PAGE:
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Charlotte cyclist hit, bike dragged by hit-and-run driver

Dan, a father of four, said he’s grateful to have walked away with only a sore wrist. His family hopes someone may have seen the truck responsible.

CHARLOTTE, N.C. — A Charlotte cyclist is lucky to be alive after he said he was struck by a truck on Oct. 19.

Dan, who asked WCNC Charlotte not to reveal his full name, said he was headed to Uptown around 12 p.m. Tuesday when he was hit by a driver as he approached the intersection of Kennon Street and Pegram Street in the Belmont neighborhood east of Charlotte's city center.

“The person was taking a left on to Kennon from Pegram and just cut, real short, real short,” Dan said. “And then just hit the bike head-on.”

He said it all happened so fast.

“I don’t really know how, just pushed off the hood and jumped off,” he said.

He thought the driver would stop, but they didn't.

“I just kept looking around, trying to see if there were any witnesses, and there was one person who saw it and thought, ‘There’s no way they’re going to keep going,’ but they just kept going up the street,” Dan said.

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The driver not only kept going but also drove off with Dan's bike lodged underneath their truck.

“This is the only thing remaining from my bike that I have,” he said, holding up a bent bicycle tire. “Someone else on Parson has my seat, so I’m going to go and try to get that today.”

Dan, a father of four, said he’s grateful to have walked away with only a sore wrist. His family hopes someone may have seen the truck responsible. Last week, Dan's wife posted on the neighborhood app NextDoor, hoping nearby residents may have home security footage.

“If that would have been my kids or something, it could have been a lot of worse, because I was high enough where I could push off and get out of the way,” Dan said. “We bike that way all the time to get to the greenway.”

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Dan’s wreck is a reminder of how dangerous bicycling in Charlotte can be.

“Whatever traffic interaction you can think of between two cars, we’ll see it between a bike and a car as well,” Ann Groninger, a Charlotte attorney who specializes in bike law, said. 

She herself is also a cyclist.

“Unfortunately, we’ve dealt with a number of fatality cases around North Carolina,” she said.

Watch for Me NC data shows that every year, more than 850 bicyclists in North Carolina are hit by cars, making North Carolina one of the least safe states in the country for bicycling.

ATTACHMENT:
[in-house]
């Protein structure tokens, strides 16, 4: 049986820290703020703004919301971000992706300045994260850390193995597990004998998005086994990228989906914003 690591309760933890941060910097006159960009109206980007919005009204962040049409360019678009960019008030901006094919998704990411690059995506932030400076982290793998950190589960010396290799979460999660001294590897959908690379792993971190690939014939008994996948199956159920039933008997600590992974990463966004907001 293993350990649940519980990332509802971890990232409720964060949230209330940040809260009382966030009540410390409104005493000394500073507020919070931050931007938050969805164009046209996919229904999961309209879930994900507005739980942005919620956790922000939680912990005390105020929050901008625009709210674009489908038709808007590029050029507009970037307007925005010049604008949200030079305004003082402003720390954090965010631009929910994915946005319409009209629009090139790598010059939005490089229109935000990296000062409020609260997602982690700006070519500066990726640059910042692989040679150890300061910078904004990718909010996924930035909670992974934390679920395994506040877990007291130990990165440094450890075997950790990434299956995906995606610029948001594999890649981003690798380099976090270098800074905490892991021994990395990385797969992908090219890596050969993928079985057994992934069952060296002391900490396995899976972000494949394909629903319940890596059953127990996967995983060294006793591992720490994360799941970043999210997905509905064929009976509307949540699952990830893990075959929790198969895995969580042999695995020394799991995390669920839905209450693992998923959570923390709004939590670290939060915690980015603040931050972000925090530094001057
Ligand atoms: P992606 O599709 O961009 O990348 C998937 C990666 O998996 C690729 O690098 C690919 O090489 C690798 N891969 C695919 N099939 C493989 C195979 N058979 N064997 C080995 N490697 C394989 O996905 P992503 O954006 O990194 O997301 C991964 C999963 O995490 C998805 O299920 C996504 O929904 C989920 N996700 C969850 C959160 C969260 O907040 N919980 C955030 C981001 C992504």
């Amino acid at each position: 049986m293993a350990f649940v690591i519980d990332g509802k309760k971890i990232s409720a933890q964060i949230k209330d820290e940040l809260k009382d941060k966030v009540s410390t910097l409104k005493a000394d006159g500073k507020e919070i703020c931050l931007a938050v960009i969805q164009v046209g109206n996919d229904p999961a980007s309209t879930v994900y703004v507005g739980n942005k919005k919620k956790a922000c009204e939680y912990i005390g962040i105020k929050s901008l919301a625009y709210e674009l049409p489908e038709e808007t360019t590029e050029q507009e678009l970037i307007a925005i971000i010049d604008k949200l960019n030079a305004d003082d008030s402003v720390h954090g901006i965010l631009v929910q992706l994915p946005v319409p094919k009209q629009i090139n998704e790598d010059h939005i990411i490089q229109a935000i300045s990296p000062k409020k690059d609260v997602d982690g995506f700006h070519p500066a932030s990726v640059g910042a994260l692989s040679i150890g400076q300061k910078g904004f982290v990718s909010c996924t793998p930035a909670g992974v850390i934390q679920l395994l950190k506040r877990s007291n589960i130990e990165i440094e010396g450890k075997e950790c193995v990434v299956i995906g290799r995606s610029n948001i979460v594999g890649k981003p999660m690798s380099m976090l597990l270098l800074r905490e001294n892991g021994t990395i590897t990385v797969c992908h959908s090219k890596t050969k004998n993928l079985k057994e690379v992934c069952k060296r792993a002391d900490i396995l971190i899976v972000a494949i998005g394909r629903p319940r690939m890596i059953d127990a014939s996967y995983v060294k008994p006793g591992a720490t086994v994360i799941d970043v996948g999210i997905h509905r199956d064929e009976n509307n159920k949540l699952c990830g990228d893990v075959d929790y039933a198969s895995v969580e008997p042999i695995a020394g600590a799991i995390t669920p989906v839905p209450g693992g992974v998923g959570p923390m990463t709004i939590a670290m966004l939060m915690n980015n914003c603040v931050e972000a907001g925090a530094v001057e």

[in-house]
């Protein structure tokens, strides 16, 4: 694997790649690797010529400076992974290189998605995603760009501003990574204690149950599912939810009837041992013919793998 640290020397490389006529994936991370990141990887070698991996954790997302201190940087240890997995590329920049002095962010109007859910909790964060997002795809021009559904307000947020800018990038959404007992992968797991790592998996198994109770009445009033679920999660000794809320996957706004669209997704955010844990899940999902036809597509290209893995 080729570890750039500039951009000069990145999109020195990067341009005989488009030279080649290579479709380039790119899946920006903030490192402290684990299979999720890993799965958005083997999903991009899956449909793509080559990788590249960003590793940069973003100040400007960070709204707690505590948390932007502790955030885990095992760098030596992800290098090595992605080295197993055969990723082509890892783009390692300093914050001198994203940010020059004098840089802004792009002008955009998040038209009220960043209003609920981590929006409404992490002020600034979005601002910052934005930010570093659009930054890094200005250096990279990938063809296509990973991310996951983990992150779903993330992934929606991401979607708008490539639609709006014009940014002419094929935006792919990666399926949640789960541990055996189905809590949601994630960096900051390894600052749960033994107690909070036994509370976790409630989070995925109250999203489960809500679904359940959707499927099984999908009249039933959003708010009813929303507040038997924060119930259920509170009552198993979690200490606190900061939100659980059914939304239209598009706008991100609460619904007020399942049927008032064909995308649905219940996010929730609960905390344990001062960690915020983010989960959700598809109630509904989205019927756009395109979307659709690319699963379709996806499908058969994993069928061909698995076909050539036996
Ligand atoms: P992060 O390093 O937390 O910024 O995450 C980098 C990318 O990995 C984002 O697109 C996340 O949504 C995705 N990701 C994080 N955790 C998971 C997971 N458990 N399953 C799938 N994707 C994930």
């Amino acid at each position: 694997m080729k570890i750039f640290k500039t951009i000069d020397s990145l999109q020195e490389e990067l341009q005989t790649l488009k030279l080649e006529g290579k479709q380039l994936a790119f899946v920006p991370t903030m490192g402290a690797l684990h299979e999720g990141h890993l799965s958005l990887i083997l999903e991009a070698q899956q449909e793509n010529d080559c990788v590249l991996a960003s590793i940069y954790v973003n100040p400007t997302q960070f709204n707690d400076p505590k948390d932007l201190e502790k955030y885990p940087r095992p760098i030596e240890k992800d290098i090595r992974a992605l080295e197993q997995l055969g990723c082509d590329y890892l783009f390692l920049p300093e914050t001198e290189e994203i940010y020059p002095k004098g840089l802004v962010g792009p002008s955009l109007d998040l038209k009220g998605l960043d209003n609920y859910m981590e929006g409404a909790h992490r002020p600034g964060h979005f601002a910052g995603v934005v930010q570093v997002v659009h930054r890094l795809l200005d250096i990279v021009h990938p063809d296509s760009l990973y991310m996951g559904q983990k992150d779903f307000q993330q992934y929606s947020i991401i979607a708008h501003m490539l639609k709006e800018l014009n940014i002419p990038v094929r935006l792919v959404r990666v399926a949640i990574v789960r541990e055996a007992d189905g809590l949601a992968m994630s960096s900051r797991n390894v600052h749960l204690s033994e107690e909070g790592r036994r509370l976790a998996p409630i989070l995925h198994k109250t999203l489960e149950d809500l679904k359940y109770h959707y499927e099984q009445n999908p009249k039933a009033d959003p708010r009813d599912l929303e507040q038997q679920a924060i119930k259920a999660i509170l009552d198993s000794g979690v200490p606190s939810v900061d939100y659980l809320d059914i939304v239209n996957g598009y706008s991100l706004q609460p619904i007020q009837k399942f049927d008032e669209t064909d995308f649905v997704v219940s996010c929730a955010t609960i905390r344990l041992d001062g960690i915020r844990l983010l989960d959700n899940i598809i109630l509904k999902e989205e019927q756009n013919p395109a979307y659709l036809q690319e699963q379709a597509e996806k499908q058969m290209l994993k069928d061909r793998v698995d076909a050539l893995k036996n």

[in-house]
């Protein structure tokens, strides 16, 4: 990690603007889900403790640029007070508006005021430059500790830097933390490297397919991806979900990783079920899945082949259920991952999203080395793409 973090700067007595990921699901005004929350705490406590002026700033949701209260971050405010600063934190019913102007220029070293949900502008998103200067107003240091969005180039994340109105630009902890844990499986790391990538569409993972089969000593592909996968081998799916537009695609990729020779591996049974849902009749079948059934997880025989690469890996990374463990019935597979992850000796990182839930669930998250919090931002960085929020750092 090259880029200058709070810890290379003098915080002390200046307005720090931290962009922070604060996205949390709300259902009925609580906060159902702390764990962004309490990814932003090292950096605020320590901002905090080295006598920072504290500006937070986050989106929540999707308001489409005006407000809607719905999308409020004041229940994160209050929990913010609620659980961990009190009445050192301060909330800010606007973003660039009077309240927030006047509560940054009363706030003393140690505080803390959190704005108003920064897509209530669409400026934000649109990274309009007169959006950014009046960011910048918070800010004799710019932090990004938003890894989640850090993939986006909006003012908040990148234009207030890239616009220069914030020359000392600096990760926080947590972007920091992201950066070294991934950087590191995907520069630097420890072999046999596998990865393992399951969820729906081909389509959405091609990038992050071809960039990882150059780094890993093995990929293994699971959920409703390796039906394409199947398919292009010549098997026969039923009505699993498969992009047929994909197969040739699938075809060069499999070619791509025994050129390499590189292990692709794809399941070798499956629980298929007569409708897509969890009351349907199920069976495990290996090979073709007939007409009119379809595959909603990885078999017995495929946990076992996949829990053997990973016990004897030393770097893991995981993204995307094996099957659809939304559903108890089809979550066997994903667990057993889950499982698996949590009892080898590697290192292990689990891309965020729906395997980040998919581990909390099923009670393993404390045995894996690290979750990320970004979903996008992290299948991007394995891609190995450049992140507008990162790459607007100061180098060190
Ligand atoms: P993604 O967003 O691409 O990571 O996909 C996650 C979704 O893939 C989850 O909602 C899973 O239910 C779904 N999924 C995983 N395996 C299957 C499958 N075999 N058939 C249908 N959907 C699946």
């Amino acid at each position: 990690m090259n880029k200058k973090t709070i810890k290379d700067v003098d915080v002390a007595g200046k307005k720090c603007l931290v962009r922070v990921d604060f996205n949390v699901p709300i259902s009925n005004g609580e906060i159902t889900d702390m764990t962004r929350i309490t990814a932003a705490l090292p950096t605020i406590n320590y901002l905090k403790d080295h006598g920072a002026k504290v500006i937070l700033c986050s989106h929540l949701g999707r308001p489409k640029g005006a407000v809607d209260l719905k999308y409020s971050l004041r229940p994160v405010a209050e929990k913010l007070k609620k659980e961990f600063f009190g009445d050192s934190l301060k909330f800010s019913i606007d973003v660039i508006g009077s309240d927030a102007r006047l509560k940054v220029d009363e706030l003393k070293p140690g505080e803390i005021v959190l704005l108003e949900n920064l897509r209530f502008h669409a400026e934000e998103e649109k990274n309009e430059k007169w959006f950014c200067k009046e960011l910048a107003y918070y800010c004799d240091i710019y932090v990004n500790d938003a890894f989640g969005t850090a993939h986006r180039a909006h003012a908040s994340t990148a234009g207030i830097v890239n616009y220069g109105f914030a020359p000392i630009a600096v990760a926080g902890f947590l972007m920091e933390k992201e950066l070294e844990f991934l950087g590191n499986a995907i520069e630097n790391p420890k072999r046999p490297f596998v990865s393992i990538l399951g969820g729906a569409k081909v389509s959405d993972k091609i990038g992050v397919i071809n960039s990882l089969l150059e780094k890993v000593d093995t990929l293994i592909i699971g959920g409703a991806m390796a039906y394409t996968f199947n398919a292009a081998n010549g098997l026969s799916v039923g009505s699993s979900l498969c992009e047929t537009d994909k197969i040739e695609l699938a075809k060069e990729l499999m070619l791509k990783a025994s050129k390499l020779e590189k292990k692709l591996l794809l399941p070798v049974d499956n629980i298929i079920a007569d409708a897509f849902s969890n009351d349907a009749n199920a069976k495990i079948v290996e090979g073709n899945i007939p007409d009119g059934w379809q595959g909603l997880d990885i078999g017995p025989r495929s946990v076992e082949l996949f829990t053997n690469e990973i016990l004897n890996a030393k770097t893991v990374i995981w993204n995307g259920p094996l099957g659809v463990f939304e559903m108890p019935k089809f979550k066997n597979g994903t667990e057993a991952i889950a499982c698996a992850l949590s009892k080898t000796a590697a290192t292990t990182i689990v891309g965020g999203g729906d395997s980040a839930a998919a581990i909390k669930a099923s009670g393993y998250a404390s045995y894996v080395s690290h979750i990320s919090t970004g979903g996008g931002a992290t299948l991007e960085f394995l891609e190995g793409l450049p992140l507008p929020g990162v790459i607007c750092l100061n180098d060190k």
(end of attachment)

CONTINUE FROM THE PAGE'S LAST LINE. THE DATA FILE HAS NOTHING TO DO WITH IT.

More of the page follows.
The organization added that every year, roughly 20 bicyclists in North Carolina are killed.

“There is, of course, sometimes aggression toward bicyclists,” Groninger admitted. “If you injure somebody, especially if you seriously injure them, you know that’s something that you have to do deal with, both on your conscious and possibly financially."

However, she said the root of the problem is, oftentimes, distracted driving, speeding or running through lights.

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“You know you’re in an urban area, Groninger said. "There’s a lot of traffic and a lot of congestion anyway, and, for some reason, people focus on bicyclists as causing that problem, when really it’s just congestion overall in the area."

When it comes to cyclists' rights, Groninger said, in North Carolina, they can ride on the road, and, when they do, the bike is considered a vehicle.

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What should you do when you approach a cyclist? Groninger said it is legal to pass them, but there are restrictions. The law requires at least two feet of passing space when in a passing zone with a dotted center line on the road.

“If it’s a no-passing zone, a driver may pass a bicyclist by providing four feet of passing distance or moving completely into the oncoming lane, and, if there isn’t, just wait,” she explained.

To help make it safer for cyclists, the Charlotte Department of Transportation has added roughly 12 miles of bike paths this year, with another 24 to 28 miles planned through the year 2024.

The City said its challenge is connecting pedestrians and cyclists from where they live to where the bike paths and sidewalks are located.

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For now, drivers and cyclists have to keep an eye out for each other. And if an incident does happen, Groninger recommended filing a report with the police, even if it's minor.

“We do really try to encourage people to make reports ... just so that the numbers are there, and the powers that be can take those into consideration when providing infrastructure and drafting new laws and coming up with solutions,” she said.

Until those lanes are added, Dan is hoping whoever hit him will start paying more attention when the behind wheel.

Contact Ashley Daley at adaley@wcnc.com and follow her on FacebookInstagram and Twitter.